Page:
As Depeche Mode prepare to enter the studio in late-March to record their thirteenth album, we find that Martin Gore hasn't been the only one making waves in his free time. Frontman Dave Gahan – who has two solo efforts already behind him – recently completed his latest side project, a collaboration with the eclectic and ever-evolving production duo Soulsavers.
The Light The Dead See, which will be released by Cooperative Music on May 21st, features 12 acutely powerful tracks grounded in blues, soul, and flat-out arena rock. Last weekend Gahan and Rich Machin of Soulsavers told us about what went into the album, as well as the massively positive effect this relationship will have on Depeche Mode's future.
"It was definitely a very new experience for me," said Gahan. "I know some of the songs will come across as quite dark and moody, but it was the most uplifting experience I've ever had making a record." And as with Gore (whose full-length collaboration with former Depeche Mode member Vince Clarke, SSSS, will come out on March 12), it's clear that his outside work has rekindled a desire to write. "I don't think I'd be jumping back into the studio right now if it hadn't been for this experience," he said.
Machin and Soulsavers toured with Depeche Mode in 2009 following the release of the latter's Sounds of the Universe, and even though he and Gahan immediately took an artistic liking to one another, there were never actually any plans. "It was a very natural experience," Machin said. "We certainly didn't set out to make a record when we first started working together; we just thought it would be cool to try some things out and see what happened." The result of that effort has left both feeling a very rare sense of success. "I don't think I've written any better songs than these, or been part of any that have stretched me this far as a musician and as a vocalist," Gahan added.
The Light The Dead See, which was recorded at studios in London, New York, Los Angeles, Berlin and Sydney, features a grand scale of production and wide dynamic range akin to Soulsavers' past work – but the process was characterized by a sense of freedom that led both the music and its making to unexpected places. "I've got a 'seize the moment' kind of attitude towards stuff now." Machin said, looking back. "We even ended up recording parts of it in people's living rooms." And that freedom allowed Gahan, after what has thus far been a thirty-two year career, to explore his spirituality in new ways. "I like that talking about God makes people uncomfortable," he said. " It makes me uncomfortable when I try to accept that there's something greater than myself. And the music gave me goosebumps. It humbled me."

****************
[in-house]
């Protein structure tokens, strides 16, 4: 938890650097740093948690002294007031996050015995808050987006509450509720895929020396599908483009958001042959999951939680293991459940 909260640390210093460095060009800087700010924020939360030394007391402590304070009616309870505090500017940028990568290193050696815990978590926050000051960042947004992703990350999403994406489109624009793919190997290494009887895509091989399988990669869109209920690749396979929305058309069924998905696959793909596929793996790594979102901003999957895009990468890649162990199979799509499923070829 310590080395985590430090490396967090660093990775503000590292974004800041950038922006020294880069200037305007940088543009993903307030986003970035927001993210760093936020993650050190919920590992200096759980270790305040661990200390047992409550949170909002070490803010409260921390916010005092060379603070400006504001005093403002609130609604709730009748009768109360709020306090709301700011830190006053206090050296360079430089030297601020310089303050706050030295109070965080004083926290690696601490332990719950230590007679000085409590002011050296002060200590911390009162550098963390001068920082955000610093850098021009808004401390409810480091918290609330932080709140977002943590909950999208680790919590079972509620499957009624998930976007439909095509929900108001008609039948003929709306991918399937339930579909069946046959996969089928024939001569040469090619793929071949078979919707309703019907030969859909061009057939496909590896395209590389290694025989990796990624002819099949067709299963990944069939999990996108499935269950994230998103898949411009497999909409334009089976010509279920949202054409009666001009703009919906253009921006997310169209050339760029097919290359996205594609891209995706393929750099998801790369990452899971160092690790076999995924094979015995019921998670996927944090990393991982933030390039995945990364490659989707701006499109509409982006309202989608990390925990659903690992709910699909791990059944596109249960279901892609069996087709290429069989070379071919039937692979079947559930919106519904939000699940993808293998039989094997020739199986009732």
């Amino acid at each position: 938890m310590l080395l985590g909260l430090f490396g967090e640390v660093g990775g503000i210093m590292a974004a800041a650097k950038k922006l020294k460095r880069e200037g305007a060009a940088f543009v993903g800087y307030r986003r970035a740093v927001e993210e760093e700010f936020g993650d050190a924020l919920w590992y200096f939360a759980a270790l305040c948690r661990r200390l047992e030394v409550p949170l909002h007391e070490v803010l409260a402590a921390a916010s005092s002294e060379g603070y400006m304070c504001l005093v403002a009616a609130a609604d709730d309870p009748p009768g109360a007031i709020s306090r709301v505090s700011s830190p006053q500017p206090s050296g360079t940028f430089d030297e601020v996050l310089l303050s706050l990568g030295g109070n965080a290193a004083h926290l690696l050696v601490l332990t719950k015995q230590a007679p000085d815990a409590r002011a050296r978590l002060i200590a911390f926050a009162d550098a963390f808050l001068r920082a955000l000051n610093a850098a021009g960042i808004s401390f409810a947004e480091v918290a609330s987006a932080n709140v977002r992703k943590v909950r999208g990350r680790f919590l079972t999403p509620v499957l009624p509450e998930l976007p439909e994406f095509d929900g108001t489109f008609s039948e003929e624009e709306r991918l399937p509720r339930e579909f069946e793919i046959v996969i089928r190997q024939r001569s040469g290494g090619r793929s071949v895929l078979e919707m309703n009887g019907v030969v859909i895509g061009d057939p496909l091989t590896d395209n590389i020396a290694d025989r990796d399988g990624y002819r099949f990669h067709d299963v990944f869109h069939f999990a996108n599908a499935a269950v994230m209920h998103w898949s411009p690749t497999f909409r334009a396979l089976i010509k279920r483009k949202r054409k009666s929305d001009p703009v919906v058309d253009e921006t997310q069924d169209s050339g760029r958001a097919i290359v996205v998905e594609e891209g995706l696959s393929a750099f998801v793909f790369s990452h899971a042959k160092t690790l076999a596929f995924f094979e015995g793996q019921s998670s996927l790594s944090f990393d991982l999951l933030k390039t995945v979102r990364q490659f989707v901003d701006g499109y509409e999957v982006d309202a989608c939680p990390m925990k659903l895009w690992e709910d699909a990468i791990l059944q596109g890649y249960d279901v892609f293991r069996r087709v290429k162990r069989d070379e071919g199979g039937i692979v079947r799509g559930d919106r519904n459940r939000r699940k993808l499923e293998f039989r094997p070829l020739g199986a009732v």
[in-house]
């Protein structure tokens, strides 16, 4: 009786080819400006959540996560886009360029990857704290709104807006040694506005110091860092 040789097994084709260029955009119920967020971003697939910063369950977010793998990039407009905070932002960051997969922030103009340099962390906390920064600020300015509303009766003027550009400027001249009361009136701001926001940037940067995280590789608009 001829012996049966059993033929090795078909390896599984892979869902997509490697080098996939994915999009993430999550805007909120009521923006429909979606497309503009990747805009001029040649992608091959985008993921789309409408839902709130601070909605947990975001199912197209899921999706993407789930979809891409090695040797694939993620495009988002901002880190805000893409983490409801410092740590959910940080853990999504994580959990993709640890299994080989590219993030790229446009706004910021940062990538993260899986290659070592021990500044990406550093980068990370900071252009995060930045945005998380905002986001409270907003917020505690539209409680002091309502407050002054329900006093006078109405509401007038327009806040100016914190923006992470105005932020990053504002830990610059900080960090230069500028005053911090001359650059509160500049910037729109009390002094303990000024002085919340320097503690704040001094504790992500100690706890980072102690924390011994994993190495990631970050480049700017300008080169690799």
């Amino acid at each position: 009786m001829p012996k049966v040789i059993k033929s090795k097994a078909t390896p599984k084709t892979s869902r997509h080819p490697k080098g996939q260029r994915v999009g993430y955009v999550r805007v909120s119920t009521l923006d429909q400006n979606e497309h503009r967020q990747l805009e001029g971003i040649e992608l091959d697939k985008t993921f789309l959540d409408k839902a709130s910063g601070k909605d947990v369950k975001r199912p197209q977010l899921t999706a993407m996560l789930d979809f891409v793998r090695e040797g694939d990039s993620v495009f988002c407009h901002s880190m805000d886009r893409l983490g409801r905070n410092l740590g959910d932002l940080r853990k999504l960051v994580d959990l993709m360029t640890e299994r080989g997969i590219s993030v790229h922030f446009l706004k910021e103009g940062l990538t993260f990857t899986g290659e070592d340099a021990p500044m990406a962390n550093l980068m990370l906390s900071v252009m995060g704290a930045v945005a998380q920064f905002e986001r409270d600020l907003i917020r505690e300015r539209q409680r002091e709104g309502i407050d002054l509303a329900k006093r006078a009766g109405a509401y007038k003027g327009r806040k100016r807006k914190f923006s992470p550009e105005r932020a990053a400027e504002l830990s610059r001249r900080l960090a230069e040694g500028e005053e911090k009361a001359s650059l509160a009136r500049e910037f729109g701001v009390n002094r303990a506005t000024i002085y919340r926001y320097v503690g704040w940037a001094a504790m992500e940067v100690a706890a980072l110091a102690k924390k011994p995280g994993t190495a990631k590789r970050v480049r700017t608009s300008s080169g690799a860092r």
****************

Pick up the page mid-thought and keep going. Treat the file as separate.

With Depeche Mode's forthcoming album in mind, Gahan also acknowledged that Martin Gore may have hit a creative high point of his own. "There's definitely a change in Martin, in that he's so excited about working right now," he said. "We've been through a lot together, you know, it's a family, you have your ups and downs, and it's nice to be excited about making a record together." He added that Gore is continuing to reconnect with his guitar a primary songwriting instrument. "He comes up with great ideas, he really does some great things. But I feel Martin enjoys playing live, he enjoys playing guitar, and he enjoys playing onstage. That element is now shifting into the studio a lot more."
This post is dedicated to demented_21 ♥